Can't get my Creepy Crawler Off

Got a 4 year old creepy crawler on my KH20. Having a heck of a time getting it off the rim. The rim is deep and the tire tucks under. I have a pair of Pedro’s tire levers, which are pretty fat and big. Everyone seems to swear by these, but I prefer thinner ones. Am I the only one?

I ordered a few more Park TL-1s, which are thinner. Don’t want to use a screwdriver. Will a few more tire levers do the trick? I’ve actually never needed to take the tire off this rim before. Does anybody else struggle with getting this tire off the KH rim?

Try clamping the sidewalls together 180 degrees from where you are prying the bead. This will help the beads drip into the well of the rim, and it should give you more room to get the tire off. At the shop we had a special tire lever that we used on very stubborn tires. It had a spoon like a normal lever, but it had a long extension with a ring on the end that dropped over the hub axle. The pivot at the hub allowed us to pit a lot more leverage on it, and one lever would quickly pop the bead off of the most difficult tires.

I’ll see if i can’t find out what it was called, maybe even find a photo.

If you haven’t already tried, some sort of lubricant might help. On motorcycle tires I use WD-40 or soapy water. Neither seem to have an impact on wheel/tire slip once everything has dried out.


Talcum powder?

Washing up liquid :smiley:

Yeah I tried soapy water etc. No go. I’ll wait for my thinner tire levers to come in the mail. Hopefully that will allow me to get under the bead better.

Looking forward to giving this rim some TLC. Plan to true it up tighten etc. This gets the most use and abuse of all my rides, and I’ve never performed any maintenance on it apart from rotating the cranks a few times.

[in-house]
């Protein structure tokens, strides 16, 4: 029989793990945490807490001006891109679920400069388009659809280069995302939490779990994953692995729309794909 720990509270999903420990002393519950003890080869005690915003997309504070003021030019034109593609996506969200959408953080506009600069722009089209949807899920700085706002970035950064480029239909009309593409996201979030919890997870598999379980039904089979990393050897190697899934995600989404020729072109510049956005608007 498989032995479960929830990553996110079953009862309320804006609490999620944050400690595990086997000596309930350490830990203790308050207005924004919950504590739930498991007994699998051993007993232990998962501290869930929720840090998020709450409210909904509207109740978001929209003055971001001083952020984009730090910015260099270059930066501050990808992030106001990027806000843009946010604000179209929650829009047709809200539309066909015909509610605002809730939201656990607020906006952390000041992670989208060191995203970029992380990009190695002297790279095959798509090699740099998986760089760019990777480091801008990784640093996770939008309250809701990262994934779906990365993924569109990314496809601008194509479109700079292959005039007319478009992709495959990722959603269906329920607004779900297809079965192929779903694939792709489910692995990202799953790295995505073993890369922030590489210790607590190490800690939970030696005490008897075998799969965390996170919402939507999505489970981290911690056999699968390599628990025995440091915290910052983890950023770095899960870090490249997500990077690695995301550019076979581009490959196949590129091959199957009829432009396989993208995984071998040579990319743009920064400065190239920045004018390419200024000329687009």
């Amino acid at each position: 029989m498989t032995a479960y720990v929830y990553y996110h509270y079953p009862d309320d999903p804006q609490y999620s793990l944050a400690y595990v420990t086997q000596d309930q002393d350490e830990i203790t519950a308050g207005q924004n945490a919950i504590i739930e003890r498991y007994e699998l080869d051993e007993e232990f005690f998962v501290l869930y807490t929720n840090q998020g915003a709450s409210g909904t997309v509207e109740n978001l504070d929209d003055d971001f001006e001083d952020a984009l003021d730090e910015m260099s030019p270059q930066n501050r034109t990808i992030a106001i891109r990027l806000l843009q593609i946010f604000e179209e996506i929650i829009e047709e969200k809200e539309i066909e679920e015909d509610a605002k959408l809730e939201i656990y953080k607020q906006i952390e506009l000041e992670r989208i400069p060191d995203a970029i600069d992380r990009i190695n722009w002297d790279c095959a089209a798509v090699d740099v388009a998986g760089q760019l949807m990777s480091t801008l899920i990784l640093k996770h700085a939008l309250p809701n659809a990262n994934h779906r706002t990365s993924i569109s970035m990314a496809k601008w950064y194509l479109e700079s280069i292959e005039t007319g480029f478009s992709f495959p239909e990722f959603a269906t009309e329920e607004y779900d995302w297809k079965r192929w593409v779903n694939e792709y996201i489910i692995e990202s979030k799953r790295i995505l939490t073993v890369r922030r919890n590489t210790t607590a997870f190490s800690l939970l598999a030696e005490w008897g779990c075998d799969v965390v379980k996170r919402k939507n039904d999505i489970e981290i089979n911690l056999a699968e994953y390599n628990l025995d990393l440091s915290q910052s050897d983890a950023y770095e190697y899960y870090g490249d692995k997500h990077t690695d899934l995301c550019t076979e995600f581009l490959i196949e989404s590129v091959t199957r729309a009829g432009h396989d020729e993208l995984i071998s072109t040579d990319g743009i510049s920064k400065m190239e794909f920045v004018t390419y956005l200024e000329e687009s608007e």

You could try putting it into a closed plastic bag and freezing it in a food freezer so that the tyre walls shrink and contract away from the rims. :slight_smile:

Is the inner tube absolutely as deflated as you can get it? Even a little bit of residual air pressure makes it infinitely harder.

You’re right. There was a bit of air left in the tube. Once I got all of it out it didn’t take too much to get the tire off. I thought I had gotten all the air out.

I’m going to true this baby up. I’ve ridden it very hard over the years and it shows.

I also notice the bearings are pretty dirty. They are sealed right? No real maintenance there right? Except for maybe just cleaning some of the gunk off? when I roll the rim on the frame I do hear a bit of resistance. How long before you have to replace them?

It’s actually the opposite. The whole tire does shrink reducing the diameter making it a tighter fit. It also makes the rubber less pliable and harder to manipulate. When tubeless tires first came out, we used to leave them in the hot car to make them easier to mount.